Manuel Rendon: Not at all, actually if we misplace large amounts of any material, including water, we would be generating a huge environmental impact. So no materials should be left unattended in large quantities, including plastic of course.
I don’t understand plastic as “over engineered.” What would be the optimum way to engineer it?
Manuel Rendon: Depending on the final Molecular Weight, a bio-based plastic can be much more detrimental to the environment, given the fact that it requires a much higher amount of energy to be manufactured, using a food source which is morally counterintuitive, plus they achieve in many cases the exact same structure as fossil-based plastics.
I hear there are major strides taken in the recyclability of PET. We are told it is almost like unscrambling the eggs. Can you expound upon this?
Andrew Dent, Ph.D.: I’ll take this one but the others may want to weigh in. We can mechanically recycle PET, which is just grinding it up, or we can do it chemically. This allows the resin to be ‘unscrambled’ as you say. It is more costly, and fewer are doing this but it offers infinite recyclability and no reduction in performance. We will see more in the future.
Can Timeplast products be compounded with fillers from hemp, lignin, or other bio materials?
Manuel Rendon: Yes we can use Timeplast with several others components, including bio-based. We just need to tailor our solution for that application.
Can you explore Hemp Plastic as an alternative to conventional plastics?
Andrew Dent, Ph.D.: Yes, and some are. It has some limitations, but so did all plastics when they were first discovered! These need some development time and investment, but offer some real potential. There are also plastics from many other plant raw materials – avocado, corn, sugarcane, castor beans, lignin from wood etc.
Are you seeing any development from “Ghost Nylon” harvested from the ocean?
Andrew Dent, Ph.D.: Yes. many organizations are recycling these. The plastic is better if chemically recycled so the degradation from the sea is lessened. You can already buy products from these materials. They are not always called ‘ghost’ though. Just ocean plastics.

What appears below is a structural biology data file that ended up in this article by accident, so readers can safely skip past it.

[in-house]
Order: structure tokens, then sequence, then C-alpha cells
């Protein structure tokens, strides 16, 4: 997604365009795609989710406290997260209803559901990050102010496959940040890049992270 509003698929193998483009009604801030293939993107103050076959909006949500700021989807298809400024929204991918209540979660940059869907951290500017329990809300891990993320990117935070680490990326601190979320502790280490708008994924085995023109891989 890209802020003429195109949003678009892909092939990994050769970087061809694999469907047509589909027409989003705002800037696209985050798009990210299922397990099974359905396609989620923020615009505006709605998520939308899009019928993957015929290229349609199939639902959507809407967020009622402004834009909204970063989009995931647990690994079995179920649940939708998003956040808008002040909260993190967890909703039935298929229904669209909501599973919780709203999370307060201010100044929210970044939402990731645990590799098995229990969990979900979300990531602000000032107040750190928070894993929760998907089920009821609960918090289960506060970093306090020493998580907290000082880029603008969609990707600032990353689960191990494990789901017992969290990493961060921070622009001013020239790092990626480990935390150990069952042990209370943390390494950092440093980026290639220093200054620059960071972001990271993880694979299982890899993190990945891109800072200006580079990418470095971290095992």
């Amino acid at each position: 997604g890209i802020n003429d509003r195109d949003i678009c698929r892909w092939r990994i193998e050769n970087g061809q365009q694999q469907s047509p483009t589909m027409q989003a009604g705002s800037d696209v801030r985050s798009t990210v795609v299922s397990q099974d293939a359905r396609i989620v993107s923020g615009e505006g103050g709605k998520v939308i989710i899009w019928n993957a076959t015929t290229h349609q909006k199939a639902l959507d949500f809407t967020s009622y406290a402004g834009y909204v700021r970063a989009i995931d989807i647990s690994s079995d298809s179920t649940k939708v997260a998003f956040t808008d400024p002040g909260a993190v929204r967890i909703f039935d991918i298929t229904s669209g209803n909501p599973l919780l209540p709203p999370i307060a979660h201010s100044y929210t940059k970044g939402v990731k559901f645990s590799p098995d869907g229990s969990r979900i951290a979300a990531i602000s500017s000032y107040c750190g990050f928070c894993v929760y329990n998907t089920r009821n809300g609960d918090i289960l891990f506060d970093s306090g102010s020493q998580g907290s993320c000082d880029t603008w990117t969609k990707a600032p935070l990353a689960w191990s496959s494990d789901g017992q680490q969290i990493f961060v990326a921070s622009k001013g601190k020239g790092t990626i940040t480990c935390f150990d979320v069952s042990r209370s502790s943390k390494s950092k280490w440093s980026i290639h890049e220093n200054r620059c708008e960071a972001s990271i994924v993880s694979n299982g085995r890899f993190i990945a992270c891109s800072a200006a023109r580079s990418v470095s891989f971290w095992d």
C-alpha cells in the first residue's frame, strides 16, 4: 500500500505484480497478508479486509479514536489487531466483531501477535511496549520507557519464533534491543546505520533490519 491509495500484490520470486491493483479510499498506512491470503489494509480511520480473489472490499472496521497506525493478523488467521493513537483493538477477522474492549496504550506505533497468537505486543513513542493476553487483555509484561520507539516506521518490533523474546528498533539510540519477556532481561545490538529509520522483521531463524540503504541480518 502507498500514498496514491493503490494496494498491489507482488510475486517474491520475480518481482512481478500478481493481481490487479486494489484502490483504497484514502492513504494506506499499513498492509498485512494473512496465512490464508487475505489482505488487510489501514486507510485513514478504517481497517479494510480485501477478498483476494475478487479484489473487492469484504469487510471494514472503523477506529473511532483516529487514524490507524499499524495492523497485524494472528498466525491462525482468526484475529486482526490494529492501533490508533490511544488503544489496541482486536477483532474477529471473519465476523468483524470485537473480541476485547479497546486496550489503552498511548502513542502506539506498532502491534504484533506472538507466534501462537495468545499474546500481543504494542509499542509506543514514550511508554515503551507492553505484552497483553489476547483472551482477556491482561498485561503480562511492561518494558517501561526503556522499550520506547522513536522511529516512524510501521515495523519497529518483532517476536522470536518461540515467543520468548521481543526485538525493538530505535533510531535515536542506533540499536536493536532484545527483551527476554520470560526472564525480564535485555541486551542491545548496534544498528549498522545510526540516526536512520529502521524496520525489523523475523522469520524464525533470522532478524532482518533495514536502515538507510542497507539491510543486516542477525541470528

How good are bio-plastics really in comparison to conventional single use plastics, in terms of functionality and sustainability?
Manuel Rendon: In terms of sustainability, there are almost no differences, since most bio-based plastics have about the same chemical structure and molecular weight as their fossil-based counterparts, plus they use much more energy to be produced.
How does the reduction of MW work with heat stabilization? Mechanical and thermo properties change considerably when MW changes. Is this only for room temp applications?
Manuel Rendon: One of our major discoveries was the MW reduction with a zero correlation to IV loss or any other thermomechanical property.
Is this the same as the Pyrolosis process? Are you going back to feed stocks?
Manuel Rendon: No, pyrolisis creates toxic gases such as dioxins, we don’t approach the flash or burning point of plastic, only its melting point. We use a much lower temperature than those in pyrolisis.
The Japanese research on Idealla sakaensis breaking down PET was published in 2016. But Timeplast patent was filed in 2014. How can Manuel Rendon reconcile this in terms of their applying that knowledge to create Timeplast?
Manuel Rendon: In most cases, a technology can’t be represented by a single patent, we began our journey with a chemical approach to Depolymerization, by using solvents; ergo the make-up of our initial patent, but then our technology evolved through the implementation of many advances in the polymer science, including the Japanese study lead by Yoshida’s team.
Thank you for joining us for this session of Materials for an Extreme Future. Your participation, questions, and feedback have offered wonderful insight for all in attendance.